From The Mountain Mail (Elise LeSage):
Two Colorado nonprofit organizations are developing projects that will bolster Buena Vista’s local economy thanks to grants from the Colorado Tourism Office.
The Arkansas River Outfitters Association and the Colorado Fourteeners Initiative were awarded donations of $25,000 and $85,000 respectively late last year, which will be used to attract more visitors to both the Arkansas and Colorado peaks.
The Arkansas River is one of Buena Vista’s most lucrative recreational attractions.
The tourism the river produces creates an influx of revenue for local businesses, stimulating the economy of the town.
In 2014 alone, the area saw an economic impact of $60,734,207 from the Arkansas River (2014 Commercial Rafting Use Report). With the acquisition of the grant, AROA hopes to further the number of clientele visiting the river, thereby increasing the income of the town.
This goal will be executed through the production of promotional media. Mike Kissack, executive director of AROA, revealed plans to increase advertising in broader regions.
“Our (public relations) department is working to endorse the Arkansas as a tourism destination across states,” Kissack said. “Part of the budget is going to be spent on producing a new video and a social media campaign.”
Although Buena Vista currently enjoys a fair amount of tourists from areas in Kansas and Texas, Kissack, who runs American Adventure Expeditions, said a main goal of the project is to attract customers from neighboring states like Arizona, Utah and New Mexico.
AROA will use the grant awarded by the Colorado Tourism Office to publicly promote the Arkansas River as the destination for rafting, fly fishing, kayaking and other activities its members offer.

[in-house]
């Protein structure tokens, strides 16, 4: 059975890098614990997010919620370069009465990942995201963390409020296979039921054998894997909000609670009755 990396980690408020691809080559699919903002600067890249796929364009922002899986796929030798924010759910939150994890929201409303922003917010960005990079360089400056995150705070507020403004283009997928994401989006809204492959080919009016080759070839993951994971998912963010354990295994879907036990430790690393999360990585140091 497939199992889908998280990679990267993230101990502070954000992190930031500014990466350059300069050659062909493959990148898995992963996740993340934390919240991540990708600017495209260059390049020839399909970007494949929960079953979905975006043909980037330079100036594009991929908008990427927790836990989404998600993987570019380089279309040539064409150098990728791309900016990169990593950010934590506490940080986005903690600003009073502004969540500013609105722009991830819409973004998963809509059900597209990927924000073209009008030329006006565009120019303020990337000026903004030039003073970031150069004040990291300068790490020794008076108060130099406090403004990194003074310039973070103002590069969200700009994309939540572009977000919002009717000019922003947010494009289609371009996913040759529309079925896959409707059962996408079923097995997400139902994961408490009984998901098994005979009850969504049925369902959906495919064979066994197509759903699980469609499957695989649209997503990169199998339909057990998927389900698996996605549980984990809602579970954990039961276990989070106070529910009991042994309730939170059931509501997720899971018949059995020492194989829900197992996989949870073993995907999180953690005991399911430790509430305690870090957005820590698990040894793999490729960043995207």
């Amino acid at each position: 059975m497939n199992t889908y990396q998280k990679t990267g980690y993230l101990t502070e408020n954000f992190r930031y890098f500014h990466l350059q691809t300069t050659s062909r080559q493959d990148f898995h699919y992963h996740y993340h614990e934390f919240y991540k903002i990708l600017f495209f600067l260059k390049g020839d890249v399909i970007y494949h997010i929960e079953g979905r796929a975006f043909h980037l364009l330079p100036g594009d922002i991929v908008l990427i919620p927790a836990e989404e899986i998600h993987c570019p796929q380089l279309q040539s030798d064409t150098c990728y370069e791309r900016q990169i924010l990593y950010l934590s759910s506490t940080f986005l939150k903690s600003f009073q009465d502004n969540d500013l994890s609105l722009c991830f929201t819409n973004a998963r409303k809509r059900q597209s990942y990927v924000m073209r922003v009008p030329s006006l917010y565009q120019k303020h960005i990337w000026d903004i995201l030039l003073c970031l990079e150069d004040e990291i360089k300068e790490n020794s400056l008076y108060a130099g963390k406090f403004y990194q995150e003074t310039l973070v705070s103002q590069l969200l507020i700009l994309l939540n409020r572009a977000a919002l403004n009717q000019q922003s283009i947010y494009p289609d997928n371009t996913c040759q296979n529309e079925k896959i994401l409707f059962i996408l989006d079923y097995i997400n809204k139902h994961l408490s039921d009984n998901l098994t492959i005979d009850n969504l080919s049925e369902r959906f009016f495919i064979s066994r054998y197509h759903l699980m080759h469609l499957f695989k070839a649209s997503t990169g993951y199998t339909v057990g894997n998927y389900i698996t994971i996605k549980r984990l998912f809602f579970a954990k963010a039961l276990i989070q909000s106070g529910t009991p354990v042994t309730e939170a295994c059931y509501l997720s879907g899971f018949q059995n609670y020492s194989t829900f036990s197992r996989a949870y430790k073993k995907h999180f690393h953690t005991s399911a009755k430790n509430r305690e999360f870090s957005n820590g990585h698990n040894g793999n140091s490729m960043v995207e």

The matching funds grant was received in part as a collaborative effort of the Chaffee County Visitors Bureau and Colorado Parks and Wildlife and is the second issue of $25,000 the Colorado Tourism Office has provided AROA.
The revenue produced by American Adventure Expeditions and other AROA members alone “directly affects all the businesses in the area in a very positive manner,” Kissack said. A recreationist enjoying the Arkansas also contributes income to local hotels, restaurants and gear supply stores.
Colorado Fourteeners Initiative, meanwhile, is using its grants to install sustainable foot trails on Mount Columbia, Colorado’s 35th tallest peak.
It is one of a dozen fourteeners in Chaffee County. Whether they be for recreation or inspiration, the fourteeners are integral to the lives of Chaffee County residents.
Mount Columbia is already a popular location for climbers. The current most popular unsanctioned trail, however, is a steep 9 miles and cuts through existing wildlife habitats. CFI’s new path is intended to preserve fragile alpine trails and minimize erosion.
CFI Executive Director Lloyd Ackner said the organization will work with the U.S. Forest Service to “design paths that are beneficial to plant life and animal ecosystems while giving people better and more enjoyable trails to climb on.”
The CTO grant was matched by outdoor equipment giant REI through a project called Every Trail Connects.
“REI has been a long-term corporate partner with us,” Ackner said. “We usually receive $10-15,000, but their contribution this year was exceptionally big.”
He said CFI hopes this project will attract hikers and campers from all over to the otherwise undeveloped mountain.
Though it is difficult to calculate the precise economic impact, CFI is working to install “trail counters” on Colorado fourteeners, which track the foot traffic along each mountain. Each individual climbing the trail – assuming they are arriving within a 25-mile radius of the location – will signify an estimated dollar value that CFI can use to calculate resident profit.
CFI began accepting volunteers for the Mount Columbia project Tuesday.